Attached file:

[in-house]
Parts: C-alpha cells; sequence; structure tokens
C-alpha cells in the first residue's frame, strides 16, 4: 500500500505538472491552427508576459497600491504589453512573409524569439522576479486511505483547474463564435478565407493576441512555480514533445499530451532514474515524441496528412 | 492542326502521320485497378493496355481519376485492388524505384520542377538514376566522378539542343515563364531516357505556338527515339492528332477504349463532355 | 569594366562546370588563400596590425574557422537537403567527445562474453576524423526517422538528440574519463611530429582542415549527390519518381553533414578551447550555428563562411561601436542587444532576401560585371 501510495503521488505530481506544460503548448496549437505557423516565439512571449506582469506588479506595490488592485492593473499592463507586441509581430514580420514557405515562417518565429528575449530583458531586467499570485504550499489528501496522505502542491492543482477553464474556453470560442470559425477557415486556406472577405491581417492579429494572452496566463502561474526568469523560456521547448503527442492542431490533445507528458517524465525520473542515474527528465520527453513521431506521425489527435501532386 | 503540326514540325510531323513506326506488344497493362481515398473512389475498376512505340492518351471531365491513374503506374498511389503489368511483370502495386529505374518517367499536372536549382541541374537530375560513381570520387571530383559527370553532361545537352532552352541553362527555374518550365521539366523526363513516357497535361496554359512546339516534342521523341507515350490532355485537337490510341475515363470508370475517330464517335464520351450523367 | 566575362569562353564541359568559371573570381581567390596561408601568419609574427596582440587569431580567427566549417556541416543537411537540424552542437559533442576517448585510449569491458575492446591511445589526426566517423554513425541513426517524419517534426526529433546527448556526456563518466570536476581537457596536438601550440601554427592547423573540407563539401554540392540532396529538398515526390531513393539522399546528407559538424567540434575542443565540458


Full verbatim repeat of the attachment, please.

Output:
[in-house]
Parts: C-alpha cells; sequence; structure tokens
C-alpha cells in the first residue's frame, strides 16, 4: 500500500505538472491552427508576459497600491504589453512573409524569439522576479486511505483547474463564435478565407493576441512555480514533445499530451532514474515524441496528412 | 492542326502521320485497378493496355481519376485492388524505384520542377538514376566522378539542343515563364531516357505556338527515339492528332477504349463532355 | 569594366562546370588563400596590425574557422537537403567527445562474453576524423526517422538528440574519463611530429582542415549527390519518381553533414578551447550555428563562411561601436542587444532576401560585371 501510495503521488505530481506544460503548448496549437505557423516565439512571449506582469506588479506595490488592485492593473499592463507586441509581430514580420514557405515562417518565429528575449530583458531586467499570485504550499489528501496522505502542491492543482477553464474556453470560442470559425477557415486556406472577405491581417492579429494572452496566463502561474526568469523560456521547448503527442492542431490533445507528458517524465525520473542515474527528465520527453513521431506521425489527435501532386 | 503540326514540325510531323513506326506488344497493362481515398473512389475498376512505340492518351471531365491513374503506374498511389503489368511483370502495386529505374518517367499536372536549382541541374537530375560513381570520387571530383559527370553532361545537352532552352541553362527555374518550365521539366523526363513516357497535361496554359512546339516534342521523341507515350490532355485537337490510341475515363470508370475517330464517335464520351450523367 | 566575362569562353564541359568559371573570381581567390596561408601568419609574427596582440587569431580567427566549417556541416543537411537540424552542437559533442576517448585510449569491458575492446591511445589526426566517423554513425541513426517524419517534426526529433546527448556526456563518466570536476581537457596536438601550440601554427592547423573540407563539401554540392540532396529538398515526390531513393539522399546528407559538424567540434575542443565540458